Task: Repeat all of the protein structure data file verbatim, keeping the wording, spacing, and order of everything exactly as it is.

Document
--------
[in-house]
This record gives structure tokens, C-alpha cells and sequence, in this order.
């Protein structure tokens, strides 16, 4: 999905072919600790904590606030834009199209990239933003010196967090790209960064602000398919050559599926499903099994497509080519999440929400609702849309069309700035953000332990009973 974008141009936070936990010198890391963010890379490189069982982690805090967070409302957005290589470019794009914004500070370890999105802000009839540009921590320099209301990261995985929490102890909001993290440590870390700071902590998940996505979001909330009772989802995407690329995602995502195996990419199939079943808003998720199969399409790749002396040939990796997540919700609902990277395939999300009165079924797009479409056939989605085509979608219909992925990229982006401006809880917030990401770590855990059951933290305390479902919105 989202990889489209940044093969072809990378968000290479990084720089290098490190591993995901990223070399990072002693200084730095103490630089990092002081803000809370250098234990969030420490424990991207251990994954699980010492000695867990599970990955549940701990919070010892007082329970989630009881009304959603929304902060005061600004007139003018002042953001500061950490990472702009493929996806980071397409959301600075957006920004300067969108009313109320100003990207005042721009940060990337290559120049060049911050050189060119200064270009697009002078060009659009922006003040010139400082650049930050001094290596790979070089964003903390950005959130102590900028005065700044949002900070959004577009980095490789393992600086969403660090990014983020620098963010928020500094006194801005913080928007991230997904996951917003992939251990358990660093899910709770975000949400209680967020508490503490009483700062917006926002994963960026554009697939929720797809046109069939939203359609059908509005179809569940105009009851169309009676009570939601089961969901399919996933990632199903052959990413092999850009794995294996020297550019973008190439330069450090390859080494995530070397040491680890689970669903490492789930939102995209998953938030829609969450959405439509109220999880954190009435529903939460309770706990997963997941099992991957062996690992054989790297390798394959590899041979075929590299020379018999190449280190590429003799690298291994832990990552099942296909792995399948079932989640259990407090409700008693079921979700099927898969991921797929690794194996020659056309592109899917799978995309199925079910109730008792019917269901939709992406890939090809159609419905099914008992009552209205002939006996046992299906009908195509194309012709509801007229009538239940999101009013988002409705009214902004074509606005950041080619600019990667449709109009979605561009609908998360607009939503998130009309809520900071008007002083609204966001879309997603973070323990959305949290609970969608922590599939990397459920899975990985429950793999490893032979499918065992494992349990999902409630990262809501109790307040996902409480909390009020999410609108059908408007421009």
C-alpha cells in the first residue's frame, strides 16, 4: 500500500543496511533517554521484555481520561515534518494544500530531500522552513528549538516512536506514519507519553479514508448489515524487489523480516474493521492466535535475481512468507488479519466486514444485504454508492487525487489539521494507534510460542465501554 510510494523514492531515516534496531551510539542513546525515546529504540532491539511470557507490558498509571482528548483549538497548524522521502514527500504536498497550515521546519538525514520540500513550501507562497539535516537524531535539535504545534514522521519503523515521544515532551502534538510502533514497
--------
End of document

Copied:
[in-house]
This record gives structure tokens, C-alpha cells and sequence, in this order.
């Protein structure tokens, strides 16, 4: 999905072919600790904590606030834009199209990239933003010196967090790209960064602000398919050559599926499903099994497509080519999440929400609702849309069309700035953000332990009973 974008141009936070936990010198890391963010890379490189069982982690805090967070409302957005290589470019794009914004500070370890999105802000009839540009921590320099209301990261995985929490102890909001993290440590870390700071902590998940996505979001909330009772989802995407690329995602995502195996990419199939079943808003998720199969399409790749002396040939990796997540919700609902990277395939999300009165079924797009479409056939989605085509979608219909992925990229982006401006809880917030990401770590855990059951933290305390479902919105 989202990889489209940044093969072809990378968000290479990084720089290098490190591993995901990223070399990072002693200084730095103490630089990092002081803000809370250098234990969030420490424990991207251990994954699980010492000695867990599970990955549940701990919070010892007082329970989630009881009304959603929304902060005061600004007139003018002042953001500061950490990472702009493929996806980071397409959301600075957006920004300067969108009313109320100003990207005042721009940060990337290559120049060049911050050189060119200064270009697009002078060009659009922006003040010139400082650049930050001094290596790979070089964003903390950005959130102590900028005065700044949002900070959004577009980095490789393992600086969403660090990014983020620098963010928020500094006194801005913080928007991230997904996951917003992939251990358990660093899910709770975000949400209680967020508490503490009483700062917006926002994963960026554009697939929720797809046109069939939203359609059908509005179809569940105009009851169309009676009570939601089961969901399919996933990632199903052959990413092999850009794995294996020297550019973008190439330069450090390859080494995530070397040491680890689970669903490492789930939102995209998953938030829609969450959405439509109220999880954190009435529903939460309770706990997963997941099992991957062996690992054989790297390798394959590899041979075929590299020379018999190449280190590429003799690298291994832990990552099942296909792995399948079932989640259990407090409700008693079921979700099927898969991921797929690794194996020659056309592109899917799978995309199925079910109730008792019917269901939709992406890939090809159609419905099914008992009552209205002939006996046992299906009908195509194309012709509801007229009538239940999101009013988002409705009214902004074509606005950041080619600019990667449709109009979605561009609908998360607009939503998130009309809520900071008007002083609204966001879309997603973070323990959305949290609970969608922590599939990397459920899975990985429950793999490893032979499918065992494992349990999902409630990262809501109790307040996902409480909390009020999410609108059908408007421009």
C-alpha cells in the first residue's frame, strides 16, 4: 500500500543496511533517554521484555481520561515534518494544500530531500522552513528549538516512536506514519507519553479514508448489515524487489523480516474493521492466535535475481512468507488479519466486514444485504454508492487525487489539521494507534510460542465501554 510510494523514492531515516534496531551510539542513546525515546529504540532491539511470557507490558498509571482528548483549538497548524522521502514527500504536498497550515521546519538525514520540500513550501507562497539535516537524531535539535504545534514522521519503523515521544515532551502534538510502533514497